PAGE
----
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The story of I Am Woman begins with Helen Reddy

When Helen Reddy wrote her song I Am Woman, she was speaking as a feminist to women she felt she could reach through music.

In 1972, the Australian singer spoke to CBC about the music business, and writing that song

Tilda Cobham-Hervey is seen portraying Helen Reddy in the biopic I Am Woman. (WestEnd Films)

Decades before it was the title of a biopic making its world premiere at the 2019 Toronto International Film Festival, I Am Woman was a song made famous by singer Helen Reddy.

Co-written by her, and first released in 1971, the opening words of the song were heard as a rallying cry for feminists during the 1970s.

It also was a hit record which won the singer, who hailed from Australia, that coveted symbol of North American musical success — a Grammy award.

The film I Am Woman tells the story of Reddy's struggle to launch her career in the U.S., beginning with her arrival in New York city in 1966 with false expectations of a record deal, her three-year-old daughter and very little cash. 

There she was befriended by journalist Lillian Roxon, and met Jeff Wald, who she married and who ultimately managed her career.

The singer talks to CBC Radio about the difficulties of succeeding in entertainment as a woman. 1:25

Back in August 1972, Reddy spoke to CBC Radio's The Scene about the music business, as she was enjoying success with her song I Am Woman on the charts (it peaked at number one in December that year.)

Interviewer Ross Perigoe asked her if a woman could succeed in entertainment "as an equal."

"It's one of the few fields that has been open to women, but only on a certain level," Reddy said.

"It's only in the last three years that I could walk on stage as me." 

'I'm not glamorous'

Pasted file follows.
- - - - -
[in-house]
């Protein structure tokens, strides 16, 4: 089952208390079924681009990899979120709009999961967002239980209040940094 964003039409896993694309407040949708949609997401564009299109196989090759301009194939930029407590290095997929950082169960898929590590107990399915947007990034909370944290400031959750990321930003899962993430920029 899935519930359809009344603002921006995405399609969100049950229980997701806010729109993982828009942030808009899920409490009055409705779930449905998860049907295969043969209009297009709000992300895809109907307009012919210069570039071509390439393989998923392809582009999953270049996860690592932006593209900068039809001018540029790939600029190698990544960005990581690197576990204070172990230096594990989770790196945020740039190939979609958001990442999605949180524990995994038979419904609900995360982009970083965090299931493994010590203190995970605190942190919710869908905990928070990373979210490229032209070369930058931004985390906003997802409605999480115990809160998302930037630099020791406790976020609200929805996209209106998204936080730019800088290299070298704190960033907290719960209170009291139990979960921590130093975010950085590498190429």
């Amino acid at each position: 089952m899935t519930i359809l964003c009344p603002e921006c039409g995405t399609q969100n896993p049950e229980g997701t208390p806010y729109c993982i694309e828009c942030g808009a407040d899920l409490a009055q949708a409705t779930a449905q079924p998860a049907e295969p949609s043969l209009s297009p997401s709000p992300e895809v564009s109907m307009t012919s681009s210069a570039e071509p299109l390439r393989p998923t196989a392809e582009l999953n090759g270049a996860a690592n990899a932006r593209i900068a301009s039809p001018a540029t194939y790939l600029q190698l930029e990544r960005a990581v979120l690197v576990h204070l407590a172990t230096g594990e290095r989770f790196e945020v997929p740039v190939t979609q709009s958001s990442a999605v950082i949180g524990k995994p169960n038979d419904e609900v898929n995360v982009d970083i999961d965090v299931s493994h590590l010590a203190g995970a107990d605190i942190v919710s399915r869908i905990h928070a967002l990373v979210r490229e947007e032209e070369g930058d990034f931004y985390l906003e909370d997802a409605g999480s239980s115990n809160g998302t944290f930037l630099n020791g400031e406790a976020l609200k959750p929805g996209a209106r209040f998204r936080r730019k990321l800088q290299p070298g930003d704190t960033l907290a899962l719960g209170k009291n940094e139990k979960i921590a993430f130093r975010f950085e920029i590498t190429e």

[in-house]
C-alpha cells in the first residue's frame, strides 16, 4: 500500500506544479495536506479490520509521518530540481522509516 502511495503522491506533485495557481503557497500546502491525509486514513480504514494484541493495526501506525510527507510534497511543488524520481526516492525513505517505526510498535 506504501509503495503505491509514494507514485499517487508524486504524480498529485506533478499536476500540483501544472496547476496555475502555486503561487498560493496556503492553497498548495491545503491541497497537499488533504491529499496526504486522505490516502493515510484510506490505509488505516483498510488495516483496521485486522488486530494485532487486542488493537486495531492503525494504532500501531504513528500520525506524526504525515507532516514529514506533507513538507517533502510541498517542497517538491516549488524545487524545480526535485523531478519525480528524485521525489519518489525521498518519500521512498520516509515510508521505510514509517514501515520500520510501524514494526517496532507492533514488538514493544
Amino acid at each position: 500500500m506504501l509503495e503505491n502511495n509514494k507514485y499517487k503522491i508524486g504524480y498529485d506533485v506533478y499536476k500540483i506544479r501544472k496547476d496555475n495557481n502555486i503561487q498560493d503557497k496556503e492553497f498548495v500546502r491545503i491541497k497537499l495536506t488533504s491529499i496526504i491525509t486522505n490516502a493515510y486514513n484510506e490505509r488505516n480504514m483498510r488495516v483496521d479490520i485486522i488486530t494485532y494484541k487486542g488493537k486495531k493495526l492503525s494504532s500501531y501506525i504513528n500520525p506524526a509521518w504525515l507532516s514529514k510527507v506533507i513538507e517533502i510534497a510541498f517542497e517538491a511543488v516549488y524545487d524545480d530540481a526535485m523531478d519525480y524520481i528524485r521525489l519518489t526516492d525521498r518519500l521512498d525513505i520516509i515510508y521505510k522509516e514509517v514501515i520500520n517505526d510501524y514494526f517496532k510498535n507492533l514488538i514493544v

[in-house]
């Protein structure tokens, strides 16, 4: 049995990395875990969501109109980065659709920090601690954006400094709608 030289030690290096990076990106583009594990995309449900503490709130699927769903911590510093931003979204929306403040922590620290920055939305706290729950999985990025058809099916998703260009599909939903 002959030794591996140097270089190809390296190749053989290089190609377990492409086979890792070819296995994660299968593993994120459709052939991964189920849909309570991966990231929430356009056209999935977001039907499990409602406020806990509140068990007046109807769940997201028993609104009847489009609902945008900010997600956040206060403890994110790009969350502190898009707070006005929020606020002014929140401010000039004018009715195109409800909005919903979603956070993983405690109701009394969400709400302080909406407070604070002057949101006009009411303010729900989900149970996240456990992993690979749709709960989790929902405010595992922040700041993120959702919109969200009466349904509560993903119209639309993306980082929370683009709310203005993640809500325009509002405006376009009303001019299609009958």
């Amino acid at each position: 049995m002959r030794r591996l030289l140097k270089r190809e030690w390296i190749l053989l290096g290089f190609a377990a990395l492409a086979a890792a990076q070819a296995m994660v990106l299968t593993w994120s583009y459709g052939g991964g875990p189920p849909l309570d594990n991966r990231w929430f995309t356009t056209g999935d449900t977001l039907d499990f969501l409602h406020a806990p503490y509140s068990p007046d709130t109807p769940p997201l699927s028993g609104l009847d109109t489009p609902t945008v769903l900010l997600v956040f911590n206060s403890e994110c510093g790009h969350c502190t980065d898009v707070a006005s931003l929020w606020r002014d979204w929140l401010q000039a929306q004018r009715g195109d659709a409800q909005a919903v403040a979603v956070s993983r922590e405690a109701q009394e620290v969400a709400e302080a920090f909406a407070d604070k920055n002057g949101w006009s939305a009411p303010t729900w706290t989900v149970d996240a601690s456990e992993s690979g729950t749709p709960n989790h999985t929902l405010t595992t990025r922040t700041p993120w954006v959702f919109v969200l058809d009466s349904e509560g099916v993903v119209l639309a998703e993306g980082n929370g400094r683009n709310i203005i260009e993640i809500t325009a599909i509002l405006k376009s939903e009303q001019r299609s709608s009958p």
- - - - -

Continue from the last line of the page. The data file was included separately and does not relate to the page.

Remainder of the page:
Helen Reddy, Oct. 27, 1977 (The Associated Press)

She explained that the trappings that contributed to the "stereotypes" of "what a girl singer looks like" had gone away, "thank God."

Reddy said that made it possible for "someone like me to make it because I'm not glamorous, I'm not a sex symbol."

She also talked about her songwriting process, admitting that she rarely performed her own songs.

The singer described her method of writing songs, including I Am Woman's first lines. 1:29

'Are you invincible?'

"It's harder, I guess, to sing my own stuff, because it's more personal," Reddy said, explaining that she would write and put her work away, before taking it out some time later to try to approach it more objectively.

"The singer in me edits the writer," she added, citing the first words she came up with for the one song she did become famous for writing as well as singing.

"I am strong, I am invincible. I am woman," she quoted. 

"That was the beginning of the song, and everything else went from there."

"Are you invincible?" Perigoe asked.

"Damn right," Reddy answered.

'I am a feminist'

Helen Reddy in London, where she was performing at the Palladium, May 1978. (Getty Images)

In a Toronto Star interview from Dec. 26, 1974, Reddy talked about the origins of the song, which came out of a realization of her own ability to overcome difficult times. 

She also talked about the difficulty of getting airplay for it, because of its strident feminist message.

The pop singer talked about raising the conscience of women re: feminism. 0:52

"I am a feminist," she said, when speaking to The Scene. "I avoid the term women's liberation like the plague. 

"I would like get into the hearts and minds of women who, for example, wouldn't have a copy of Ms. magazine in their house.

"But these women can be reached and ... I'm trying to find a way to reach them, ... to give them a confidence in themselves that they've never had."

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